HUDSON MOHAWKE – OOOPS
Yes, there are a lot of names. Yes, there are a lot of varying styles. But what is most important is that right now, there is a new breed of electronic musiciain that seems to be thriving within the unkown, within what some may decipher to be a Musical Ether. Ironically, that is what they revel in – what they seem so streamlined by.
But what should never be forgotten – and what is no dissimilar to genres that are even ridiculously far removed from this one – is that it was a sense of community and family that had brought of this together. Like so many brands of electronic music, the labels are just as important for these artist stables to grow, to function and to thrive. Without a Stones Throw, there may be no Dam-Funk - without a LuckyMe, no HudMo, no Machinedrum.
All of these names can shoulder any influence – sure, a lot of them may be unnecessarily tagged with horrific genre names, but the most important thing is that there is a realisation that we are living in a far more free musical age than that which can be hindered by such unnecessary tagging. There is a thriving set of artists who are pushing the envelope which so many will try and force them into, and 2010 may show so many of them coming to the fore – but this is only the beginning.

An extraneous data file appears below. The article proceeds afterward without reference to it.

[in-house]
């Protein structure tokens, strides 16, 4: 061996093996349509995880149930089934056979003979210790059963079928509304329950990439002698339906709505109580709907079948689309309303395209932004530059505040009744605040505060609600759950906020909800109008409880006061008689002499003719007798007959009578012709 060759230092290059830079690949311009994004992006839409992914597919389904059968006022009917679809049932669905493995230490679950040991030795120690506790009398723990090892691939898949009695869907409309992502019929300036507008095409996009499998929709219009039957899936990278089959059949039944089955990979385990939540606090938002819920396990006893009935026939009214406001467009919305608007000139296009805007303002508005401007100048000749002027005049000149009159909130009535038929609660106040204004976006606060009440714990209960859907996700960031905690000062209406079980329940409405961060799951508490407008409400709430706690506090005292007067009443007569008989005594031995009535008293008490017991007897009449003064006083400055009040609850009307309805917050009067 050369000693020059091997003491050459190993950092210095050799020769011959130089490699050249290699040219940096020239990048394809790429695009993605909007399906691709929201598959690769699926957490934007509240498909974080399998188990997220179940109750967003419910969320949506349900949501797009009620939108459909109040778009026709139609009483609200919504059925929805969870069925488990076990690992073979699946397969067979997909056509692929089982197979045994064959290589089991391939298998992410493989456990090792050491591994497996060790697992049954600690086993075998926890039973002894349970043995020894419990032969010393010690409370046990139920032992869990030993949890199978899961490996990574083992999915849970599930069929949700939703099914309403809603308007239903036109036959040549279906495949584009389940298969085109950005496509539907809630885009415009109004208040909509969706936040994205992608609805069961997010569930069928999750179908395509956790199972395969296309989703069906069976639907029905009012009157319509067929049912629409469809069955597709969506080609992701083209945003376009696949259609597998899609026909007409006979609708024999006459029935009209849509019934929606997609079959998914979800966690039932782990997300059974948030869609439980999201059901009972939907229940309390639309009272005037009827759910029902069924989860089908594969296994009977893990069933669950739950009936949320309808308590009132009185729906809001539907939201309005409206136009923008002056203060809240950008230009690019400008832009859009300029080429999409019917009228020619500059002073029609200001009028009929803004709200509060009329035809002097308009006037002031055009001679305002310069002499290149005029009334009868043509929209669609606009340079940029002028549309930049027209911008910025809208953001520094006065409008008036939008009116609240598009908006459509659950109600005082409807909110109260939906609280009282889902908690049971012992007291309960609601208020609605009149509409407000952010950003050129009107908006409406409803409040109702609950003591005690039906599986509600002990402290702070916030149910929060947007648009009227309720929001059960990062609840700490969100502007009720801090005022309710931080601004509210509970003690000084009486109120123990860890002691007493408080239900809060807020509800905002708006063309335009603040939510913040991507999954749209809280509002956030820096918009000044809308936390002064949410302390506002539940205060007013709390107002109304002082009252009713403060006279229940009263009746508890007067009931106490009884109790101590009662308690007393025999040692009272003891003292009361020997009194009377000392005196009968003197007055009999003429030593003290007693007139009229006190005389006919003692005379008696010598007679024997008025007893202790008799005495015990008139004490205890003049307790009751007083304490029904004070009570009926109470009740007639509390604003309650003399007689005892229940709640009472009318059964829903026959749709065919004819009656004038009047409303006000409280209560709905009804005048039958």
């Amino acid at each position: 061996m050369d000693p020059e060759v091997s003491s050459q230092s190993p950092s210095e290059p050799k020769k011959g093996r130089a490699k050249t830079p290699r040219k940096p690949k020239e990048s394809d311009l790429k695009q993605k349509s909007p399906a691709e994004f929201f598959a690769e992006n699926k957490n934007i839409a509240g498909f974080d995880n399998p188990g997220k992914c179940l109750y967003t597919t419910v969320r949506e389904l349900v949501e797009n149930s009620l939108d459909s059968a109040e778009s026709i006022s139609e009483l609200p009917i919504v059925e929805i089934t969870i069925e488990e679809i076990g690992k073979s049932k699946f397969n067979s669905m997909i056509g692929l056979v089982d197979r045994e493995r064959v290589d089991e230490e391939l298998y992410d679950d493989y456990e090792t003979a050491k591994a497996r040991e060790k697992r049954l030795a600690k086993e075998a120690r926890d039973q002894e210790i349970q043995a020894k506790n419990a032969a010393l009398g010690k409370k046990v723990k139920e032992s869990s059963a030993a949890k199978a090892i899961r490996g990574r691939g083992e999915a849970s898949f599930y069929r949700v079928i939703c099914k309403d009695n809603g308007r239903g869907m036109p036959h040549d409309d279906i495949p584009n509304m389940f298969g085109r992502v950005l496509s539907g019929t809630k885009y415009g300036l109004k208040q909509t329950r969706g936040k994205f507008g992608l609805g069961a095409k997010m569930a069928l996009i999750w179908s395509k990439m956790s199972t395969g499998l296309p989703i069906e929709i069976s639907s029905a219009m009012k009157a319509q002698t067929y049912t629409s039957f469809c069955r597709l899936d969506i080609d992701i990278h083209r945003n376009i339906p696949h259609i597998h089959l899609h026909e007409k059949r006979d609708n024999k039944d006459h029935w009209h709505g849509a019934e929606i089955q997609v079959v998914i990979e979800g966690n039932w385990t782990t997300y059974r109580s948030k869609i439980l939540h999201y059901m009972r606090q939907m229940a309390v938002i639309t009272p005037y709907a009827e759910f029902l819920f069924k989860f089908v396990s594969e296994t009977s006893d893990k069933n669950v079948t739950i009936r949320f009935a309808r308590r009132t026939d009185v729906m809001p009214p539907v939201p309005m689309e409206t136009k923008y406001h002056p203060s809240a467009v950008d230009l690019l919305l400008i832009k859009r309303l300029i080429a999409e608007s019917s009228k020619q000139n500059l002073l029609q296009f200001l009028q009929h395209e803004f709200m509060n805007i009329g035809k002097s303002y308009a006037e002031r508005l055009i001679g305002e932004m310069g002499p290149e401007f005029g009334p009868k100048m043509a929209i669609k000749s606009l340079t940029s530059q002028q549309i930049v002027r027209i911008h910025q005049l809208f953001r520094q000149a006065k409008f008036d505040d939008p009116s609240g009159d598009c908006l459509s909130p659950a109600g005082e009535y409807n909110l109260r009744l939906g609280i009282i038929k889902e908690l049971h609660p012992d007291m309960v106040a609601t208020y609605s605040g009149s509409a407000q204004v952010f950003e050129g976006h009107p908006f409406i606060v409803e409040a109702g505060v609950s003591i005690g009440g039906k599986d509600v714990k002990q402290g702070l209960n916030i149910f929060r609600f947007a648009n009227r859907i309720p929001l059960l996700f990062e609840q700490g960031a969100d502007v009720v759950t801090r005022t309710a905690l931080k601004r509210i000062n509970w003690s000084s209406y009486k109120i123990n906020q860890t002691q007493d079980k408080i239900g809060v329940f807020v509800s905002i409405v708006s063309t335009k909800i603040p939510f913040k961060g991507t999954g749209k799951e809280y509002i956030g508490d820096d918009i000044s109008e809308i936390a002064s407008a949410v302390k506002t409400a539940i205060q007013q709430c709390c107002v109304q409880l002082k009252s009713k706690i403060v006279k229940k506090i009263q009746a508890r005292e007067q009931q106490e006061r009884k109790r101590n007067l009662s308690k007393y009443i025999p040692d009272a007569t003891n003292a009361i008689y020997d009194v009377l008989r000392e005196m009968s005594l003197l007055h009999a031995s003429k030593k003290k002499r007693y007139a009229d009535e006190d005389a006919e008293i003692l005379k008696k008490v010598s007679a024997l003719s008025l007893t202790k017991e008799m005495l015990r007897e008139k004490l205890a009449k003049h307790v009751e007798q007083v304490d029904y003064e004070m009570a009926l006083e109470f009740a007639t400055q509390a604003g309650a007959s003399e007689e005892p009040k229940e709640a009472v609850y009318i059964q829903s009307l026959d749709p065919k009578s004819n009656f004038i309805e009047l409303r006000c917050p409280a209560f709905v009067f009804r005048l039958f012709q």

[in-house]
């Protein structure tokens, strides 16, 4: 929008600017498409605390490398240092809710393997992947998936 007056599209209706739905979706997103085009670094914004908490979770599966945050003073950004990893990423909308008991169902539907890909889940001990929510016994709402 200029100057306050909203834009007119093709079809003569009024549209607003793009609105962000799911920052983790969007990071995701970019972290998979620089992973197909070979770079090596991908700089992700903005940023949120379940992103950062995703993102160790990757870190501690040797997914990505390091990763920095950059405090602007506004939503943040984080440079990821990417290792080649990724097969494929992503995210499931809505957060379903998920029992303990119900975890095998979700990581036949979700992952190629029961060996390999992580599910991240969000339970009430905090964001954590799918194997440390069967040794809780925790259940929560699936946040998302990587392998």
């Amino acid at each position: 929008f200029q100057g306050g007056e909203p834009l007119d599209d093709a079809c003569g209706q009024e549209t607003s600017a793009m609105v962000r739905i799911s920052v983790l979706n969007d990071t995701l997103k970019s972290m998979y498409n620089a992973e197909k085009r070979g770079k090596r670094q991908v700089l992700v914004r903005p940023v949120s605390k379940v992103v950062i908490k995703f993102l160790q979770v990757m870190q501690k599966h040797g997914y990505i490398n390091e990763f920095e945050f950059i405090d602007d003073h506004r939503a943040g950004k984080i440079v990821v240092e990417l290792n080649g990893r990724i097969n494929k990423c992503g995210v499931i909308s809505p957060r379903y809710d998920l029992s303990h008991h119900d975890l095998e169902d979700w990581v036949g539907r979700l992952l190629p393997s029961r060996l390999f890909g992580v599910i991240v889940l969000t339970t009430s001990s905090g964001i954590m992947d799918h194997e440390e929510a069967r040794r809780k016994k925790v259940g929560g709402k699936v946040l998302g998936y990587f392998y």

DiSCrunk – Spotify Playlist
Machines Pt. 2 – Dabrye (Ghostly)
Mirrors – Dam-Funk (Stones Throw Records)
Footnotes - James Blake (R&S Records)
Tears In the Rain – Zomby (Werk Discs)
Caves – Nosaj Thing (Alpha Pop Records)
Shipwreck Glue – Kelpe (DC Recordings)
Tenzin Zopa (Machinedrum Remix) – American Men (LuckyMe)
Fuse – Hudson Mohawke (Warp Records)
Blackmagic – Jose James (Brownswood Recordings)
On The Same Picture (w/ Elan Tamara) – Dimlite (Now Again Records)
Young Heartache – Bullion (One Handed Music)
Nigeria, What? – Debruit (Civil Music)
Color Sexist – Dorian Concept (Kindred Spirits)
Tea Leaf Dancers – Flying Lotus (Warp Records)
Redline Flights – Michna (Ghostly International)
Tempered- Mount Kimbie (Hotflush)
Samiyam – Swamp Tarts (Rush Hour)
Bird Of Prey – Architeq (Tirk)
Listen: DiS is Crunk